The online world comes with endless opportunities, but it can also place a huge amount of pressure on young people at a time when they are exploring and developing their identity.
The Diana Award, in partnership with ASKfm and psychologist Dr Linda Papadopoulos, has explored how the online world is shaping young people’s sense of self. Young people have described the pressures they face living their lives online: to fit in with others, look and behave a certain way, and be constantly connected in order to gain social currency in the form of likes, retweets, favourites and comments.
‘As a result, 63% of young people age 13-17 say they think people behave differently online to the way they do offline. Half of young people say they feel pressured to reply to people’s messages quickly, and a quarter say they feel they have to ‘like’ things online that they don’t actually like. To help young people tackle this pressure to fit in online, The Diana Award has created this series of lessons designed to encourage students to reflect on their online and offline identities.’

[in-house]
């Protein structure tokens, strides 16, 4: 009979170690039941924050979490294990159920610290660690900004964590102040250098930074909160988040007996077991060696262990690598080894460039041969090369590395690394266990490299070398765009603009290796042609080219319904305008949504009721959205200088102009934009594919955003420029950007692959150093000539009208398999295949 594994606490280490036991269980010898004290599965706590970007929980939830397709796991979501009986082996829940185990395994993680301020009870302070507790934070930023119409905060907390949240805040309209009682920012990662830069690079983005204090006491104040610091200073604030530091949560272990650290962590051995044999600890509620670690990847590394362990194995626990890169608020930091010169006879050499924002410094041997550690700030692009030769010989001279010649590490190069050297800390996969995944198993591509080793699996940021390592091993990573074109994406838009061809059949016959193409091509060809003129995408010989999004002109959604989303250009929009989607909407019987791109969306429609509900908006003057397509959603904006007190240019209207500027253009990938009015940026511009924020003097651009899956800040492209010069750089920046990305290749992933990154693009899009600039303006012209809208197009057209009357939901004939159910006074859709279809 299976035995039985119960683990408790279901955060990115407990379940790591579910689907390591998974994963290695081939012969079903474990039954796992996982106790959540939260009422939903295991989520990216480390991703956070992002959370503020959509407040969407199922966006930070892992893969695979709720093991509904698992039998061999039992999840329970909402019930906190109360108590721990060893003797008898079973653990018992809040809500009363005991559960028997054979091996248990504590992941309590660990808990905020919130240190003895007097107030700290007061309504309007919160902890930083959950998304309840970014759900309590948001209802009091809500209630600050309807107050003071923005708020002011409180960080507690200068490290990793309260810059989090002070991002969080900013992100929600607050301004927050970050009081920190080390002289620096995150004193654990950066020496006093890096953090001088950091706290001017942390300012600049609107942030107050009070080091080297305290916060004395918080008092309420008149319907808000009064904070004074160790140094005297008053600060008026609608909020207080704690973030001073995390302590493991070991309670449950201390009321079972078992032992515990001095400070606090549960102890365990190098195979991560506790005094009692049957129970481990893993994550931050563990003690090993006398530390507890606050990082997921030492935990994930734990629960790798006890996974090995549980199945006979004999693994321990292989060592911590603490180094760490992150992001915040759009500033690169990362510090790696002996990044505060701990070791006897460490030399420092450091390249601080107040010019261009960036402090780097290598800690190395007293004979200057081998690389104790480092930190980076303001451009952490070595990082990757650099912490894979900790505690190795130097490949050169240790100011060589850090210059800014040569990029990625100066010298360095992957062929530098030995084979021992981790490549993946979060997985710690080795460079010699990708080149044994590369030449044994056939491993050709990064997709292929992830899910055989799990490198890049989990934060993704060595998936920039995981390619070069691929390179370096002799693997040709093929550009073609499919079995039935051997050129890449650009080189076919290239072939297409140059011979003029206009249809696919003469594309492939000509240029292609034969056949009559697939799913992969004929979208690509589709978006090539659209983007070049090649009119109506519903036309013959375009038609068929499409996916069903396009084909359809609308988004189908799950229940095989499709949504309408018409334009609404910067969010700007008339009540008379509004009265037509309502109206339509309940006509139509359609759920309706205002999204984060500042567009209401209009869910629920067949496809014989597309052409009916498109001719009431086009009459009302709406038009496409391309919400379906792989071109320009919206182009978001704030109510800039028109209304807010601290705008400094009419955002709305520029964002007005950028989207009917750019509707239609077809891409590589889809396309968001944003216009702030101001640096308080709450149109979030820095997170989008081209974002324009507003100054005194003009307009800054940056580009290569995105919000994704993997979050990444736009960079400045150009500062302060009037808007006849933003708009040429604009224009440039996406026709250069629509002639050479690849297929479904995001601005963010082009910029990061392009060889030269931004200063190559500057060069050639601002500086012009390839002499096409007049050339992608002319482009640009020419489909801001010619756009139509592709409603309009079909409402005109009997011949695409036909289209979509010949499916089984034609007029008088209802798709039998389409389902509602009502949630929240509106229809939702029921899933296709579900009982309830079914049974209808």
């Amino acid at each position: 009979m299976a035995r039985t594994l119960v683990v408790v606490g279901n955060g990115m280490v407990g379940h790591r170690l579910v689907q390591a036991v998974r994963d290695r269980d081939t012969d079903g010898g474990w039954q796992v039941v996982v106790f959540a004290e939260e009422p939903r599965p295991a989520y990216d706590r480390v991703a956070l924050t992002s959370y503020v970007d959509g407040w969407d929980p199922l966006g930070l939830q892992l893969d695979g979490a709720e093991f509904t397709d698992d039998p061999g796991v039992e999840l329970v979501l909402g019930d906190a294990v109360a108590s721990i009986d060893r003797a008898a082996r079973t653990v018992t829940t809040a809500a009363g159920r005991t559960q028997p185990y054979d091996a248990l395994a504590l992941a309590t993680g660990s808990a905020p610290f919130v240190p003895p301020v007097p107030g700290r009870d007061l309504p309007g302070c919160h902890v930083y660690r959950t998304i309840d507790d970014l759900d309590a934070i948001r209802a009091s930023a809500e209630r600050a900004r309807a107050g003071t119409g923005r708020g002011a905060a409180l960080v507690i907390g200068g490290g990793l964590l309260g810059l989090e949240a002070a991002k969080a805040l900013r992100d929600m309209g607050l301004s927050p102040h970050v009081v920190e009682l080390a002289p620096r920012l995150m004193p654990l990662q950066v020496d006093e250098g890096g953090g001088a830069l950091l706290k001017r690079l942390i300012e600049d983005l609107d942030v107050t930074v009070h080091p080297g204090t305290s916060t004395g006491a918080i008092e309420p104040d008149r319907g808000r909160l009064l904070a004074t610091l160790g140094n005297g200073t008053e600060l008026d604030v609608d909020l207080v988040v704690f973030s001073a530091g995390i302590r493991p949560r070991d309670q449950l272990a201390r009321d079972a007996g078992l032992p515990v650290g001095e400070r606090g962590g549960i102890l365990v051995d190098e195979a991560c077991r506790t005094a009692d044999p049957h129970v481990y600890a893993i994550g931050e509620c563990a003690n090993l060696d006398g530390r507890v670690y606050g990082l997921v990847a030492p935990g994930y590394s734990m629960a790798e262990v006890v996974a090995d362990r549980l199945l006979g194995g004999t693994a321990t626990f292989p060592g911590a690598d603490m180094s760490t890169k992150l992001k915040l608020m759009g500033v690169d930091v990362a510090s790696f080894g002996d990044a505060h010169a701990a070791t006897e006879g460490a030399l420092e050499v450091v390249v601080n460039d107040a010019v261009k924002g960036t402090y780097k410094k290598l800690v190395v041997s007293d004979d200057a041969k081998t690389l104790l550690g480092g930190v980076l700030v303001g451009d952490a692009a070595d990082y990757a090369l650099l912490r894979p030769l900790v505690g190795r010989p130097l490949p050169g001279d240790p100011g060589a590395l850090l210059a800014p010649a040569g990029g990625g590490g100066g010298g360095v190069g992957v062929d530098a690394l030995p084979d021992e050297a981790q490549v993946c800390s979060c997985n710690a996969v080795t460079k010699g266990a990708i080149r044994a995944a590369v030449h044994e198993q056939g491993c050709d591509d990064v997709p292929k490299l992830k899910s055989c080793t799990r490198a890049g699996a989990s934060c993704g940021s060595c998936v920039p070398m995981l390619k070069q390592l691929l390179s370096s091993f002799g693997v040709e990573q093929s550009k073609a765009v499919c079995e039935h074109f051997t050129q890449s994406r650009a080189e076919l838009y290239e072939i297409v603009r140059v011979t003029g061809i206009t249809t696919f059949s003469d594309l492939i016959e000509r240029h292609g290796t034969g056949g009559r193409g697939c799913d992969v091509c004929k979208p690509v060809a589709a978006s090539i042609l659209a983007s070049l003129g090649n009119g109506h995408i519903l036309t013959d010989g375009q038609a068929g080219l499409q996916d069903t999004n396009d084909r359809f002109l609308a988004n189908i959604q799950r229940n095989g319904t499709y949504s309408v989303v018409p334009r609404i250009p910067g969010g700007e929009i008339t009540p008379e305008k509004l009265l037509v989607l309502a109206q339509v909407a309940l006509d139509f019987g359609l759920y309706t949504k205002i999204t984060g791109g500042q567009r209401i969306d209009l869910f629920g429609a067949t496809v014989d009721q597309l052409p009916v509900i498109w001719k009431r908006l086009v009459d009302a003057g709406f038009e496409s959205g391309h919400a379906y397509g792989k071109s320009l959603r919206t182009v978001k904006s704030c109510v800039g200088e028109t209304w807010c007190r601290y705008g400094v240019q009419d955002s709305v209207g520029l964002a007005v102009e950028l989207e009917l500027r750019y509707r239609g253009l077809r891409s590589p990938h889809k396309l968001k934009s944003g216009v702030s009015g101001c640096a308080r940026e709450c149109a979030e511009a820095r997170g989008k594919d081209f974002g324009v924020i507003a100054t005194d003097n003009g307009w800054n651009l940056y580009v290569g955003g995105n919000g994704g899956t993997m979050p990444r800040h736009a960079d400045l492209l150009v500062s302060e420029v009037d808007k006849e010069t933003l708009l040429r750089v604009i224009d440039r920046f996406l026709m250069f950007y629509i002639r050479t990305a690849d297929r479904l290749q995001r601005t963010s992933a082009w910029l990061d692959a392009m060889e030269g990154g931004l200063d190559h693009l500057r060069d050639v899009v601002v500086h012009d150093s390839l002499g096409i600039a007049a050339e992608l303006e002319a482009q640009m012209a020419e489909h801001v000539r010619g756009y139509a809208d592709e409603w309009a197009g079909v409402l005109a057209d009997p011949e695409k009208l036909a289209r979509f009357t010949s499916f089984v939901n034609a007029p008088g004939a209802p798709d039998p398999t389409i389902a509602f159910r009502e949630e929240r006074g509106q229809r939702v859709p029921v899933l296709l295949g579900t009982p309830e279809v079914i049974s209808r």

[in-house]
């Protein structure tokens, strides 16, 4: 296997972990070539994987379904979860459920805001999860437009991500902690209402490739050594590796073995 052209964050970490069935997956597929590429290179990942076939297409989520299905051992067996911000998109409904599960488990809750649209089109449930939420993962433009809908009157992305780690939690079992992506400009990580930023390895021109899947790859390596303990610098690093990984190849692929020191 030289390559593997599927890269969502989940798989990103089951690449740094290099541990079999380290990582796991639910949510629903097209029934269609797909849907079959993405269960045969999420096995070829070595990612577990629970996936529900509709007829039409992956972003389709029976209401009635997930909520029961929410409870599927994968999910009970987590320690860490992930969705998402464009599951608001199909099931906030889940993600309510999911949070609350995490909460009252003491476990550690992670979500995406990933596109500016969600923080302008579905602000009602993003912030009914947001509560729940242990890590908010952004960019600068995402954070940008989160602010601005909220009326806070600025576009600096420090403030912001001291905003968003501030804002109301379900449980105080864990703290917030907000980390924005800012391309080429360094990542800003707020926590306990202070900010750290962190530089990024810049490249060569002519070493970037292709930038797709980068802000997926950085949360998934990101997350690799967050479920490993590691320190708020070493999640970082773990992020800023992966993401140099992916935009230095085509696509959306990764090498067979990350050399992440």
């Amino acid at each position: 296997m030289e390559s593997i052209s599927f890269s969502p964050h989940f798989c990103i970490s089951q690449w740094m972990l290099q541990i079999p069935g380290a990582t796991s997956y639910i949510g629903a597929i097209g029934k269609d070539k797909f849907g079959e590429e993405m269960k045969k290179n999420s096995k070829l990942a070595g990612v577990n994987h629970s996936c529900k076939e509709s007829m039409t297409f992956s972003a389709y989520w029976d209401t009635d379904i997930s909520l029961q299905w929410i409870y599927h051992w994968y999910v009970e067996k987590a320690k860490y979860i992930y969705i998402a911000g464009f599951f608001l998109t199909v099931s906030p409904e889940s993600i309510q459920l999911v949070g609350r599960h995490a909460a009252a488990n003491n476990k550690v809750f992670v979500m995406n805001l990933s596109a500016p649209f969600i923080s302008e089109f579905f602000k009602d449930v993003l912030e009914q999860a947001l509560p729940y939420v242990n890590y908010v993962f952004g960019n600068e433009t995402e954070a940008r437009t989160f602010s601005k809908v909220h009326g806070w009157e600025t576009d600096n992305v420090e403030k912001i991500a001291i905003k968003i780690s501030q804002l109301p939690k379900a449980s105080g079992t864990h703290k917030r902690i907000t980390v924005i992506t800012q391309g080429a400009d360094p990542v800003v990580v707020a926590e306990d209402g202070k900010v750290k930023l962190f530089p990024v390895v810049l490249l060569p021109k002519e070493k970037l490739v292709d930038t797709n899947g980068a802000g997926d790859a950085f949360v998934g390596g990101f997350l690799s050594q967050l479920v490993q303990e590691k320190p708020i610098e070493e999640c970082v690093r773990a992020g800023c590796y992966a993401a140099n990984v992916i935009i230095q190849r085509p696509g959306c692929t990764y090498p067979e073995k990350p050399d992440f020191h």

There are four lesson plans to choose from. The first can be delivered as a stand-alone session, as it gives an overview of the topic and explores how social media can have an impact on our sense of self. The following three lesson plans can be delivered as optional add-on sessions, delving further into issues such as conforming to societal expectations online, the difference between how we present ourselves online vs offline, and gender inequalities and expectations in an online environment.
You can find the described materials via this link: ASKfm Educators Guide.